Microsoft finally launches unified communications system

Microsoft officially launched its Office Communications Server in San Francisco yesterday (16 October) and claimed it already had substantial support for the new product.

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Microsoft officially launched its Office Communications Server in San Francisco yesterday (16 October) and claimed it already had substantial support for the new product.

More than 150 companies, including Gibson Guitars, Global Crossing and Expedia are part of the OCS early adopter program, using the system to save money on IT costs and end-user costs.

Despite the potential to compete against portions of the software, available today, companies like Nortel and Ericsson are among those that have partnered with the software giant to deliver products that will run on the OCS unified communications system.

They join 50 others including Asus Computer and NEC that are making products like USB (Universal Serial Bus) phones using Microsoft OCS software.

SAP said it will integrate OCS's presence and click-to-call functions into Duet, the software that lets end users access SAP data and capabilities from within Microsoft Office. Eleven other software developers said they're integrating OCS functions into their products.

Dell, Nortel and Microsoft said they would work closely together to deploy unified communications software for businesses.

Microsoft says that delivering voice telephony on software will spur new developments. "Once software gets into the mix, the capabilities can go way beyond what everyone thinks of today when we talk about the phone call," said Microsoft chairman Bill Gates.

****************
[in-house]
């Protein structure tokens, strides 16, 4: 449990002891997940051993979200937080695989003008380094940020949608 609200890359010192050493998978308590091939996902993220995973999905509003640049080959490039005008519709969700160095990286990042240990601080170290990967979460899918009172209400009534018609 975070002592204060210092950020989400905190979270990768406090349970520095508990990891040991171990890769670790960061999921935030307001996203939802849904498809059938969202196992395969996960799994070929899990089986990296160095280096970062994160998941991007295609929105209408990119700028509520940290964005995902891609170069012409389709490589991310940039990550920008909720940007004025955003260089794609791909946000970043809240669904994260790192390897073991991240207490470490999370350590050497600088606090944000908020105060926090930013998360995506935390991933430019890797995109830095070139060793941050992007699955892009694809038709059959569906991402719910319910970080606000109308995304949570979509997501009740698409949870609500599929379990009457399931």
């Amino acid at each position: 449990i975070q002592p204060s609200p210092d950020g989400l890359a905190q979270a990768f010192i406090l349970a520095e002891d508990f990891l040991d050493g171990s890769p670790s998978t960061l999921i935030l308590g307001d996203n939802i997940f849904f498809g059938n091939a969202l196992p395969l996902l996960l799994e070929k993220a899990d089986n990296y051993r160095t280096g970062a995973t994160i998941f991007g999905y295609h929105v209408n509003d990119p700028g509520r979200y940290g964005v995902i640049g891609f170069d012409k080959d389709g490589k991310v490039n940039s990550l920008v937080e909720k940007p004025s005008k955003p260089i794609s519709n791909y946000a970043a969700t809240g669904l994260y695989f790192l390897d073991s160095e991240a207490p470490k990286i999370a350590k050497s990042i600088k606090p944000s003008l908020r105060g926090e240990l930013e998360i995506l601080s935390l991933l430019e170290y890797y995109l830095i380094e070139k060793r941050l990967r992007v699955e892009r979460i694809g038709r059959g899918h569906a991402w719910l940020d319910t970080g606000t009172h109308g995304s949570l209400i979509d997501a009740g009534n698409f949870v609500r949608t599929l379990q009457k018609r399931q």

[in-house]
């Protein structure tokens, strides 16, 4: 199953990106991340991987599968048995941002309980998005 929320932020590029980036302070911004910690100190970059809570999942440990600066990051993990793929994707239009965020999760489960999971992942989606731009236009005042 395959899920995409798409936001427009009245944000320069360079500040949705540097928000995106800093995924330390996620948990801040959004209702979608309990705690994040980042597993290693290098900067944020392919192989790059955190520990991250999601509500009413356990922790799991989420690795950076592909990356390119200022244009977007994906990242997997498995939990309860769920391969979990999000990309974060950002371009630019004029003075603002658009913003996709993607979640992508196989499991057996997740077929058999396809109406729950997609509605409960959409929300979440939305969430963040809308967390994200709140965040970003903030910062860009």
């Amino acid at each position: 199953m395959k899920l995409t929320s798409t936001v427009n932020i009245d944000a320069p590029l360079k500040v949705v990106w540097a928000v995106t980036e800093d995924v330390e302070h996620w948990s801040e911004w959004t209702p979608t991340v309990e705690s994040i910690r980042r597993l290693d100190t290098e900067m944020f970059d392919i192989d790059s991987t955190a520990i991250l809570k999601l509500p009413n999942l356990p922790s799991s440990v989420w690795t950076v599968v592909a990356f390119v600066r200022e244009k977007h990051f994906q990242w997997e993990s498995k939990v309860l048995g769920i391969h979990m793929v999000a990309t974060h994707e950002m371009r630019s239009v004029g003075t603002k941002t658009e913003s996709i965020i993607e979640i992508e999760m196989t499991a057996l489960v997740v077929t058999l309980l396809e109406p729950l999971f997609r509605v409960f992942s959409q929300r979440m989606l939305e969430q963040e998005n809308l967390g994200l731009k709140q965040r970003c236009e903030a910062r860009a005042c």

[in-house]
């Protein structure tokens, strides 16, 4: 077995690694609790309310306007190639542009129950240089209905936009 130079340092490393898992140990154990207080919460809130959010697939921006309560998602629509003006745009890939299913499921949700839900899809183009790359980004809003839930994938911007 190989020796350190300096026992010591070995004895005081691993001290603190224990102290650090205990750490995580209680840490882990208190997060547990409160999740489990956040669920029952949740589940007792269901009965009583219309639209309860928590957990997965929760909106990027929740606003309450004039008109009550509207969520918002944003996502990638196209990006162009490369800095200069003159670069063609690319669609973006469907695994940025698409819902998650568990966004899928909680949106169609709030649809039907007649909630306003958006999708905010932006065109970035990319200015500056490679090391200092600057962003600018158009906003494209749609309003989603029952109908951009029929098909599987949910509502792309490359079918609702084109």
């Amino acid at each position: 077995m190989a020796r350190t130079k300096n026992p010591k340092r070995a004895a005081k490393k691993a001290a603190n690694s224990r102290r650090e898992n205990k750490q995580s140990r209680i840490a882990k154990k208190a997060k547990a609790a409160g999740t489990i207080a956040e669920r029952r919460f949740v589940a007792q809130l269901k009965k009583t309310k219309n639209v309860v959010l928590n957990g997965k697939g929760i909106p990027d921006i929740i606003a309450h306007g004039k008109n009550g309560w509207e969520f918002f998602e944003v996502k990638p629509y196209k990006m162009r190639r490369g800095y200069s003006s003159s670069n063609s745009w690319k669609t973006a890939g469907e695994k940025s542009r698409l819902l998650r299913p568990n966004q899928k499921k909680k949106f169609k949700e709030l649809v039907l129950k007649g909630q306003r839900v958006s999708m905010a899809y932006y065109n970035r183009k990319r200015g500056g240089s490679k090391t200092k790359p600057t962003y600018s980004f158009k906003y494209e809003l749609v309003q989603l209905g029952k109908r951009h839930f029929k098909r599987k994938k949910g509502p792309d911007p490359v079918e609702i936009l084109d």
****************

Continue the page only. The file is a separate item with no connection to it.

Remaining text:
The way to add value to today's voice systems is to bring in third parties, but the way systems are currently set up doesn't allow for that, he said.

He called OCS a "complete transformation of the business of the traditional PBX. In some ways the PBX is what the mainframe was many years ago, when all the functionality was in one place," he said.

Eventually, the lowest cost structure will be to have no PBX, to only rely on software for voice services, according to Gates. But in the meantime, companies can evolve by using a variety of combinations of PBX and other traditional voice hardware and software components, he said.

"The transformation of software being communications is going to be as profound as the shift from typewriters to word processors," Gates said.

Microsoft also announced on Tuesday the availability of RoundTable, a videoconferencing device with a panoramic camera and a directional microphone that can find the current speaker in a meeting.

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